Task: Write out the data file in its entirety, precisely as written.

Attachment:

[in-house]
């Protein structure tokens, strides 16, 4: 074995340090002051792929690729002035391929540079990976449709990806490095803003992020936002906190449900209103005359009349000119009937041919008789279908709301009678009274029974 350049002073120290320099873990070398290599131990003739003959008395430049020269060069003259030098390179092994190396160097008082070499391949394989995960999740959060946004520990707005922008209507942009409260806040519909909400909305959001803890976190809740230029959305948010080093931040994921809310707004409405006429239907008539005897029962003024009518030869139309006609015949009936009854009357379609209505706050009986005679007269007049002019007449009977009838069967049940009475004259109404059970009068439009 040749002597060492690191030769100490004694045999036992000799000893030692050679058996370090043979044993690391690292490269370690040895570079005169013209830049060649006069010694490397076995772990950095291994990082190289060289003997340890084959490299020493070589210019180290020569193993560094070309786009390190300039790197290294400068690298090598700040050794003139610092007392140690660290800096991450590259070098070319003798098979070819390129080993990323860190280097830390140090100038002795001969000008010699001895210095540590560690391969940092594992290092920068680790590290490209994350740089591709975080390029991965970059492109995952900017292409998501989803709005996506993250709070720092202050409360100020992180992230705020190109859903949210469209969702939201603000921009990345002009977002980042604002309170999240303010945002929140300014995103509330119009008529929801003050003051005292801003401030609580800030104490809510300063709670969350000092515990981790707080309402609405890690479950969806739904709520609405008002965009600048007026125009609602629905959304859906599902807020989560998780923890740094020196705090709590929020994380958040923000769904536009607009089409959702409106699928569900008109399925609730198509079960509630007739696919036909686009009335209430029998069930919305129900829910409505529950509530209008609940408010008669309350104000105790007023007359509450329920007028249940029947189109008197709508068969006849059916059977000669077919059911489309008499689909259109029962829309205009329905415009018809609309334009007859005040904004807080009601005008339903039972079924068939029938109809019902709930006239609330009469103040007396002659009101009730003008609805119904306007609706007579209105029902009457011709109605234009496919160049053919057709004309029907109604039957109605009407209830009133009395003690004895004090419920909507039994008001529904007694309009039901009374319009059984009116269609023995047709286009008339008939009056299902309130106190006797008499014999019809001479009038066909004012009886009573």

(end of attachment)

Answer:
[in-house]
């Protein structure tokens, strides 16, 4: 074995340090002051792929690729002035391929540079990976449709990806490095803003992020936002906190449900209103005359009349000119009937041919008789279908709301009678009274029974 350049002073120290320099873990070398290599131990003739003959008395430049020269060069003259030098390179092994190396160097008082070499391949394989995960999740959060946004520990707005922008209507942009409260806040519909909400909305959001803890976190809740230029959305948010080093931040994921809310707004409405006429239907008539005897029962003024009518030869139309006609015949009936009854009357379609209505706050009986005679007269007049002019007449009977009838069967049940009475004259109404059970009068439009 040749002597060492690191030769100490004694045999036992000799000893030692050679058996370090043979044993690391690292490269370690040895570079005169013209830049060649006069010694490397076995772990950095291994990082190289060289003997340890084959490299020493070589210019180290020569193993560094070309786009390190300039790197290294400068690298090598700040050794003139610092007392140690660290800096991450590259070098070319003798098979070819390129080993990323860190280097830390140090100038002795001969000008010699001895210095540590560690391969940092594992290092920068680790590290490209994350740089591709975080390029991965970059492109995952900017292409998501989803709005996506993250709070720092202050409360100020992180992230705020190109859903949210469209969702939201603000921009990345002009977002980042604002309170999240303010945002929140300014995103509330119009008529929801003050003051005292801003401030609580800030104490809510300063709670969350000092515990981790707080309402609405890690479950969806739904709520609405008002965009600048007026125009609602629905959304859906599902807020989560998780923890740094020196705090709590929020994380958040923000769904536009607009089409959702409106699928569900008109399925609730198509079960509630007739696919036909686009009335209430029998069930919305129900829910409505529950509530209008609940408010008669309350104000105790007023007359509450329920007028249940029947189109008197709508068969006849059916059977000669077919059911489309008499689909259109029962829309205009329905415009018809609309334009007859005040904004807080009601005008339903039972079924068939029938109809019902709930006239609330009469103040007396002659009101009730003008609805119904306007609706007579209105029902009457011709109605234009496919160049053919057709004309029907109604039957109605009407209830009133009395003690004895004090419920909507039994008001529904007694309009039901009374319009059984009116269609023995047709286009008339008939009056299902309130106190006797008499014999019809001479009038066909004012009886009573």